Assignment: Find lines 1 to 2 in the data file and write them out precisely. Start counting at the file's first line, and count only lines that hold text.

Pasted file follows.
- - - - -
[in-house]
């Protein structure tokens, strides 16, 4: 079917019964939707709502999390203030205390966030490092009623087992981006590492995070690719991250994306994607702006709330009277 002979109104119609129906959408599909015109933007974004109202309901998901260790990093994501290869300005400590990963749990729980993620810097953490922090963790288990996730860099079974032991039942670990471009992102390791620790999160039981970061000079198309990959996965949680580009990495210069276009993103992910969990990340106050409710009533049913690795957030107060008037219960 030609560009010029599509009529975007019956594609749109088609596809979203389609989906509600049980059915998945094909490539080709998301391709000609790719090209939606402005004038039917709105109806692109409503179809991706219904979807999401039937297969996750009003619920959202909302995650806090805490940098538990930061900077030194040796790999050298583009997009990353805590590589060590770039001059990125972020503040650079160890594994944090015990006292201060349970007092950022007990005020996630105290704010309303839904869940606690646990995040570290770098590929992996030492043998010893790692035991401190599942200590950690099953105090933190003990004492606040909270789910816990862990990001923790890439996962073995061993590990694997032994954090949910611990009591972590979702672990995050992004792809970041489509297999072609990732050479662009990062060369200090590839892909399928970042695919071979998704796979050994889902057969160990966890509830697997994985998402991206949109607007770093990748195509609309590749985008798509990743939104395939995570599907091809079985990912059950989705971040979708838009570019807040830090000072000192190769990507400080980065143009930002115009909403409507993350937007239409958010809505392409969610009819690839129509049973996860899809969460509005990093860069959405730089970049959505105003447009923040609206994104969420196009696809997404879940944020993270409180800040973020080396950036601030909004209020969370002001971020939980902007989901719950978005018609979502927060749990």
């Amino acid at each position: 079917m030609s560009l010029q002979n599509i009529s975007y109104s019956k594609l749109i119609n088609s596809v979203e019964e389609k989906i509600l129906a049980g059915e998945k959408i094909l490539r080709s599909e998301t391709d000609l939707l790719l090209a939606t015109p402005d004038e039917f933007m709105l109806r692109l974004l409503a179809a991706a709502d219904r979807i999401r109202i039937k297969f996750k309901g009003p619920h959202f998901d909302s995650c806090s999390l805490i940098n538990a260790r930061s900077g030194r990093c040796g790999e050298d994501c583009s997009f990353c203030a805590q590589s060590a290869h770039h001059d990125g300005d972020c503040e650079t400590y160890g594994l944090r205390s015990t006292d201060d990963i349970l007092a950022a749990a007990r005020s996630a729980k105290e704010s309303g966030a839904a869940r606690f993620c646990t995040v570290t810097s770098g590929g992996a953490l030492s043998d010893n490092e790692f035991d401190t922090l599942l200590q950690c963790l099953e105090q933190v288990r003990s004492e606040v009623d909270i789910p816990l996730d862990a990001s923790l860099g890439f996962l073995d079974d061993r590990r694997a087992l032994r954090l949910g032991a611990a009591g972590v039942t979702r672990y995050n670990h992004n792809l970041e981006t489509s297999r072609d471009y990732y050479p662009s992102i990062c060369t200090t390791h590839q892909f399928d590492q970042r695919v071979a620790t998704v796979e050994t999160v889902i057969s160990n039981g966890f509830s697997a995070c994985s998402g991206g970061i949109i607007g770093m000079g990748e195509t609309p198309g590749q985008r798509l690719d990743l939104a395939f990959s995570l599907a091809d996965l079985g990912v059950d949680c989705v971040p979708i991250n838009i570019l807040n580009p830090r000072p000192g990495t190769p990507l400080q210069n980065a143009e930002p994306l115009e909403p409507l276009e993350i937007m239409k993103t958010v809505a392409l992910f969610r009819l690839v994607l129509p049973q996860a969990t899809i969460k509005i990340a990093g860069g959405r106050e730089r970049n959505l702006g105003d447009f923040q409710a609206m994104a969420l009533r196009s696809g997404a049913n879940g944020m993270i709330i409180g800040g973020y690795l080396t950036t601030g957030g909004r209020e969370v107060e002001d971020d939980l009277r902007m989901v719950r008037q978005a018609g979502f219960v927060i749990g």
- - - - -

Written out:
[in-house]
């Protein structure tokens, strides 16, 4: 079917019964939707709502999390203030205390966030490092009623087992981006590492995070690719991250994306994607702006709330009277 002979109104119609129906959408599909015109933007974004109202309901998901260790990093994501290869300005400590990963749990729980993620810097953490922090963790288990996730860099079974032991039942670990471009992102390791620790999160039981970061000079198309990959996965949680580009990495210069276009993103992910969990990340106050409710009533049913690795957030107060008037219960 030609560009010029599509009529975007019956594609749109088609596809979203389609989906509600049980059915998945094909490539080709998301391709000609790719090209939606402005004038039917709105109806692109409503179809991706219904979807999401039937297969996750009003619920959202909302995650806090805490940098538990930061900077030194040796790999050298583009997009990353805590590589060590770039001059990125972020503040650079160890594994944090015990006292201060349970007092950022007990005020996630105290704010309303839904869940606690646990995040570290770098590929992996030492043998010893790692035991401190599942200590950690099953105090933190003990004492606040909270789910816990862990990001923790890439996962073995061993590990694997032994954090949910611990009591972590979702672990995050992004792809970041489509297999072609990732050479662009990062060369200090590839892909399928970042695919071979998704796979050994889902057969160990966890509830697997994985998402991206949109607007770093990748195509609309590749985008798509990743939104395939995570599907091809079985990912059950989705971040979708838009570019807040830090000072000192190769990507400080980065143009930002115009909403409507993350937007239409958010809505392409969610009819690839129509049973996860899809969460509005990093860069959405730089970049959505105003447009923040609206994104969420196009696809997404879940944020993270409180800040973020080396950036601030909004209020969370002001971020939980902007989901719950978005018609979502927060749990």